Minor points to be sure, but what the film does teach is that the mother of this house runs it, and clearly nobody wants to “cross” her. The only character in this movie that shows any claim to spirituality, keeps all his Buddhist images hidden in his childhood closet. Several references are made to the fact that the gay couple have been together for years and are married. The Crossed Mother claims gays are more normal than the “derogatory term” others that don’t agree. Tolerance and acceptance, so long as you agree AND Celebrate their gayness. One even stands in the center of the screen and flaunts his wedding ring, complete with a momentary flash off of it, just when the “ring” is in the very center of the field of the cinematography frame. In Understanding filmmaking; that everything in the field of view of any screen shot is there by design will help you know the point of a film. This film was supposedly set in Connecticut, and the married gays drive in from Massachusetts [license plate on their Rover]. Why indeed would you want any of your children to be gay. Mom said she hoped all her boys would have been gay so they would not leave home. But, the gay one did. Presumably to be gay-married. It’s a stupid movie with a clear message that having your sons swapping sisters (Even when one is about to be engaged) and other sons being gay is all OK, but just don’t bring the Cross of Christ into their lives. Hollywood loves this message.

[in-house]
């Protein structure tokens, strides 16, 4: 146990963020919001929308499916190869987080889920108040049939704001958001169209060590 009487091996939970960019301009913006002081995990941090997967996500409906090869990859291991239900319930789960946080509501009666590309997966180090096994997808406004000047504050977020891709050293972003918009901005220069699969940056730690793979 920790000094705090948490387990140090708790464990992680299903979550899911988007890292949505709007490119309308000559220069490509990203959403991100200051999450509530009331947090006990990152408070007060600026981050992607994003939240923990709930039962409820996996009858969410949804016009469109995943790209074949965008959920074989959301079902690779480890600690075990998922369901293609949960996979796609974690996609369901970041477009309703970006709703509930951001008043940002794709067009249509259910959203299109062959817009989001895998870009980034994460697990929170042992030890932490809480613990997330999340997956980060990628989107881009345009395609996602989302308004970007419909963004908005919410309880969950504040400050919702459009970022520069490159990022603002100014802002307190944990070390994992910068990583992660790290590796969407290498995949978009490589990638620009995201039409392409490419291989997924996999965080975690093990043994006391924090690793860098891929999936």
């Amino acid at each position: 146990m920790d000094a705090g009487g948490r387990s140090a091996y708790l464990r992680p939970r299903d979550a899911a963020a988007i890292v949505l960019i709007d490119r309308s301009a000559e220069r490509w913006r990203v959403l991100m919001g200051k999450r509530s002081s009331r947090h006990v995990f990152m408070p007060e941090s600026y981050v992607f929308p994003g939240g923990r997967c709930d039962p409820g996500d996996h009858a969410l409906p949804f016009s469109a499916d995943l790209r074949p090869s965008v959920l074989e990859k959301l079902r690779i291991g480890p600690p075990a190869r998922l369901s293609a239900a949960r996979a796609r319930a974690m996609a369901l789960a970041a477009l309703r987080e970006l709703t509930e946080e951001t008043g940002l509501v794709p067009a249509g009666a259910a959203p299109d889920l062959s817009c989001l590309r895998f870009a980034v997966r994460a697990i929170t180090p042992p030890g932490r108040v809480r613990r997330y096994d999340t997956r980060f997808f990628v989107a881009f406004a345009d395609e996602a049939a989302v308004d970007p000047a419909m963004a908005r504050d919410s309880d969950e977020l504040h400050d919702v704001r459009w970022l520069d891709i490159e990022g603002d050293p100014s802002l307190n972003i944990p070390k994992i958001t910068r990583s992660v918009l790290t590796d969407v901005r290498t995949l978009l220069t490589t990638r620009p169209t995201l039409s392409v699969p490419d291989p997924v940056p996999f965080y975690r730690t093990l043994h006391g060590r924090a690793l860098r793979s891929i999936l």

My Ratings: Offensive / 3
—Lowell, age 45
Negative—This movie would have been really good, but it was blocked by a wall of extremely offensive content. Where do I even begin. The movie totally promotes gay marriage, a mother encourages her son and his husband and states that she wishes all her sons had been gay. There are several crude references that condone sex while in a bf/gf relationship. The biggest turn off for me was the fact that the gayness was sooooooo overdone and promoted, they cleverly made it so that he is deaf, hence it triggers pity for him so that him being gay is much more acceptable, and in the end the couple adopts a baby, being a christian my tolerance for gay promotion in movies is zero. some might call this closed-minded and “aren’t we supposed to love everyone?” Well, yes, however, we are supposed to love the sinner, but hate the sin. I would not pay money to see this movie again. It was entertaining, and I managed to get a few laughs in—the love story was classic and cute. I like romantic movies, and this one had a good story. But I cringed more then laughed or cried. Not for younger children.
My Ratings: Very Offensive / 3
—Becki Gauna, age 15

Neutral

Neutral—This movie was actually pretty depressing. SJP wasn’t likeable at all. Neither was Diane Keaton, and it was actually pretty hard to feel sorry for her when she dies in the end. It was kind of annoying, actually. It wasn’t very funny, and I kept trying to like at least one character. I settled on SJP’s little sister and her boyfriend’s sister. At least they can act. …
My Ratings: Average / 3
—Lydia, age 19